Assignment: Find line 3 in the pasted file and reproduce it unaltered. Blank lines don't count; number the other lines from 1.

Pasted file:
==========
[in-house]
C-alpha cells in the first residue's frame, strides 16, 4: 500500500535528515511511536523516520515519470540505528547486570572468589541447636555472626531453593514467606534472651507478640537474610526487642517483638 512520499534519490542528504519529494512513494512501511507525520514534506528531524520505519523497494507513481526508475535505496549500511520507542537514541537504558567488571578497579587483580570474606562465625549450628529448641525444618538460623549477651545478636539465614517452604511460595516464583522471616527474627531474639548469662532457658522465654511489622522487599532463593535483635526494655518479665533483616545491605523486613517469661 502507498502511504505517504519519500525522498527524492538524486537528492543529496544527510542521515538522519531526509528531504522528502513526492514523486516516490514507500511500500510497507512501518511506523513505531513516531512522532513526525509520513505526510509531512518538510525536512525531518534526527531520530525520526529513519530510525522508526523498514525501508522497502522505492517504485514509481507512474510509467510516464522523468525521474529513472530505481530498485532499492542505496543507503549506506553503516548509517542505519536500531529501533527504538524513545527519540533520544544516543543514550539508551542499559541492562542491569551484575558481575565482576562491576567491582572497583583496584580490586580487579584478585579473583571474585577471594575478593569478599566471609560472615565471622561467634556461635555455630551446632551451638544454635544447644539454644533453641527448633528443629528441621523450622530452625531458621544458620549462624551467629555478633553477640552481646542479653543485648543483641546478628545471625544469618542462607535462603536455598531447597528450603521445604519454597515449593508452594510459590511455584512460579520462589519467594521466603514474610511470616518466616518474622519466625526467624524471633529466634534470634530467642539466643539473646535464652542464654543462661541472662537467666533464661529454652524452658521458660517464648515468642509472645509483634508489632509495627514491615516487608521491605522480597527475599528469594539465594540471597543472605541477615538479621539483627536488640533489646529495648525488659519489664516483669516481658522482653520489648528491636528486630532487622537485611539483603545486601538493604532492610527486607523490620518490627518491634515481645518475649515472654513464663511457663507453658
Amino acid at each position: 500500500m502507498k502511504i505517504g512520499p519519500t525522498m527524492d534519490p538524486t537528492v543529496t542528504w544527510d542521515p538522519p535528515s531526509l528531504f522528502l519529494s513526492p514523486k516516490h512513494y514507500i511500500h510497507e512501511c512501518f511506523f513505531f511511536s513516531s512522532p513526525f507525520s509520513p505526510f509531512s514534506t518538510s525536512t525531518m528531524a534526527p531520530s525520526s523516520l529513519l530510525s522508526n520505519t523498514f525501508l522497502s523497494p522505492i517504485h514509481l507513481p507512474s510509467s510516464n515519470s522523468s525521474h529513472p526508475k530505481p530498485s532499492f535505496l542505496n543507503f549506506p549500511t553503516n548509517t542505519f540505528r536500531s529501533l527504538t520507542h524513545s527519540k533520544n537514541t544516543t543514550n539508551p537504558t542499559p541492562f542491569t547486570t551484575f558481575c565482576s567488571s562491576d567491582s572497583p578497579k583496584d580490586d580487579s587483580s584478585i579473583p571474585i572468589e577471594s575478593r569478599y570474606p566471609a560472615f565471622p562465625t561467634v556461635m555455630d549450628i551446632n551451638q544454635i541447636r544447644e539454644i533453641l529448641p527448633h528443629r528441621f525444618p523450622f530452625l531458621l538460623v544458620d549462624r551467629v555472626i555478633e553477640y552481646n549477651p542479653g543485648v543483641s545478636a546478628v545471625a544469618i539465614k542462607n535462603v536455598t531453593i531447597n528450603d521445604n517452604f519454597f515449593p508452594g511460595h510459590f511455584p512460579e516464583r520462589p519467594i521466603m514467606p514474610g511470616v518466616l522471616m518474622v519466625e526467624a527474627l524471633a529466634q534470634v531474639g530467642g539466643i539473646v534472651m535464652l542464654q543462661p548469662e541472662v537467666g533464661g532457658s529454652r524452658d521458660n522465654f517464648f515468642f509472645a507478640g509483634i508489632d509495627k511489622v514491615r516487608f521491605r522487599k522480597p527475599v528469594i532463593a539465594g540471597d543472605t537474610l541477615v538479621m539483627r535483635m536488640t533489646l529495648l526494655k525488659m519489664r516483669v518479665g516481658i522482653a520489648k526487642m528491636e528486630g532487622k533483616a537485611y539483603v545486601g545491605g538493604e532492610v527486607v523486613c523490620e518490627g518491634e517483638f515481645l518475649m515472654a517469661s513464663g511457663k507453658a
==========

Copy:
Amino acid at each position: 500500500m502507498k502511504i505517504g512520499p519519500t525522498m527524492d534519490p538524486t537528492v543529496t542528504w544527510d542521515p538522519p535528515s531526509l528531504f522528502l519529494s513526492p514523486k516516490h512513494y514507500i511500500h510497507e512501511c512501518f511506523f513505531f511511536s513516531s512522532p513526525f507525520s509520513p505526510f509531512s514534506t518538510s525536512t525531518m528531524a534526527p531520530s525520526s523516520l529513519l530510525s522508526n520505519t523498514f525501508l522497502s523497494p522505492i517504485h514509481l507513481p507512474s510509467s510516464n515519470s522523468s525521474h529513472p526508475k530505481p530498485s532499492f535505496l542505496n543507503f549506506p549500511t553503516n548509517t542505519f540505528r536500531s529501533l527504538t520507542h524513545s527519540k533520544n537514541t544516543t543514550n539508551p537504558t542499559p541492562f542491569t547486570t551484575f558481575c565482576s567488571s562491576d567491582s572497583p578497579k583496584d580490586d580487579s587483580s584478585i579473583p571474585i572468589e577471594s575478593r569478599y570474606p566471609a560472615f565471622p562465625t561467634v556461635m555455630d549450628i551446632n551451638q544454635i541447636r544447644e539454644i533453641l529448641p527448633h528443629r528441621f525444618p523450622f530452625l531458621l538460623v544458620d549462624r551467629v555472626i555478633e553477640y552481646n549477651p542479653g543485648v543483641s545478636a546478628v545471625a544469618i539465614k542462607n535462603v536455598t531453593i531447597n528450603d521445604n517452604f519454597f515449593p508452594g511460595h510459590f511455584p512460579e516464583r520462589p519467594i521466603m514467606p514474610g511470616v518466616l522471616m518474622v519466625e526467624a527474627l524471633a529466634q534470634v531474639g530467642g539466643i539473646v534472651m535464652l542464654q543462661p548469662e541472662v537467666g533464661g532457658s529454652r524452658d521458660n522465654f517464648f515468642f509472645a507478640g509483634i508489632d509495627k511489622v514491615r516487608f521491605r522487599k522480597p527475599v528469594i532463593a539465594g540471597d543472605t537474610l541477615v538479621m539483627r535483635m536488640t533489646l529495648l526494655k525488659m519489664r516483669v518479665g516481658i522482653a520489648k526487642m528491636e528486630g532487622k533483616a537485611y539483603v545486601g545491605g538493604e532492610v527486607v523486613c523490620e518490627g518491634e517483638f515481645l518475649m515472654a517469661s513464663g511457663k507453658a